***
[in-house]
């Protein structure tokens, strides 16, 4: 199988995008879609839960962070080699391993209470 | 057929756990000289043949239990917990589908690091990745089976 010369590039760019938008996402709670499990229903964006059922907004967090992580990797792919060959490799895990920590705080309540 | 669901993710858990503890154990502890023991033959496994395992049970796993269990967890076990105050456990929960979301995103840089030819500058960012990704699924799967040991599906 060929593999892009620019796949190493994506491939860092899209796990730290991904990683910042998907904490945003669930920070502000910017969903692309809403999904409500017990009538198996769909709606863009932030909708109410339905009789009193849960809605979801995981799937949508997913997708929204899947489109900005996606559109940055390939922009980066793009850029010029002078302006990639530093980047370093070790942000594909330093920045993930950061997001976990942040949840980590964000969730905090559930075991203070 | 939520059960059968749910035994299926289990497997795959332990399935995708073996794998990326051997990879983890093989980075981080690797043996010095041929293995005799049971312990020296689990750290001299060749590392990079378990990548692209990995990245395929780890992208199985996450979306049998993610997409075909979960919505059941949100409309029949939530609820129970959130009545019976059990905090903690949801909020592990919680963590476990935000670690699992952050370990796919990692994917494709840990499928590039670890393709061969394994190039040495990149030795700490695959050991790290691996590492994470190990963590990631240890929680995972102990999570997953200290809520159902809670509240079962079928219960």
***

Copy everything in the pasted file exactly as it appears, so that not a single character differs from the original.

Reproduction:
[in-house]
């Protein structure tokens, strides 16, 4: 199988995008879609839960962070080699391993209470 | 057929756990000289043949239990917990589908690091990745089976 010369590039760019938008996402709670499990229903964006059922907004967090992580990797792919060959490799895990920590705080309540 | 669901993710858990503890154990502890023991033959496994395992049970796993269990967890076990105050456990929960979301995103840089030819500058960012990704699924799967040991599906 060929593999892009620019796949190493994506491939860092899209796990730290991904990683910042998907904490945003669930920070502000910017969903692309809403999904409500017990009538198996769909709606863009932030909708109410339905009789009193849960809605979801995981799937949508997913997708929204899947489109900005996606559109940055390939922009980066793009850029010029002078302006990639530093980047370093070790942000594909330093920045993930950061997001976990942040949840980590964000969730905090559930075991203070 | 939520059960059968749910035994299926289990497997795959332990399935995708073996794998990326051997990879983890093989980075981080690797043996010095041929293995005799049971312990020296689990750290001299060749590392990079378990990548692209990995990245395929780890992208199985996450979306049998993610997409075909979960919505059941949100409309029949939530609820129970959130009545019976059990905090903690949801909020592990919680963590476990935000670690699992952050370990796919990692994917494709840990499928590039670890393709061969394994190039040495990149030795700490695959050991790290691996590492994470190990963590990631240890929680995972102990999570997953200290809520159902809670509240079962079928219960």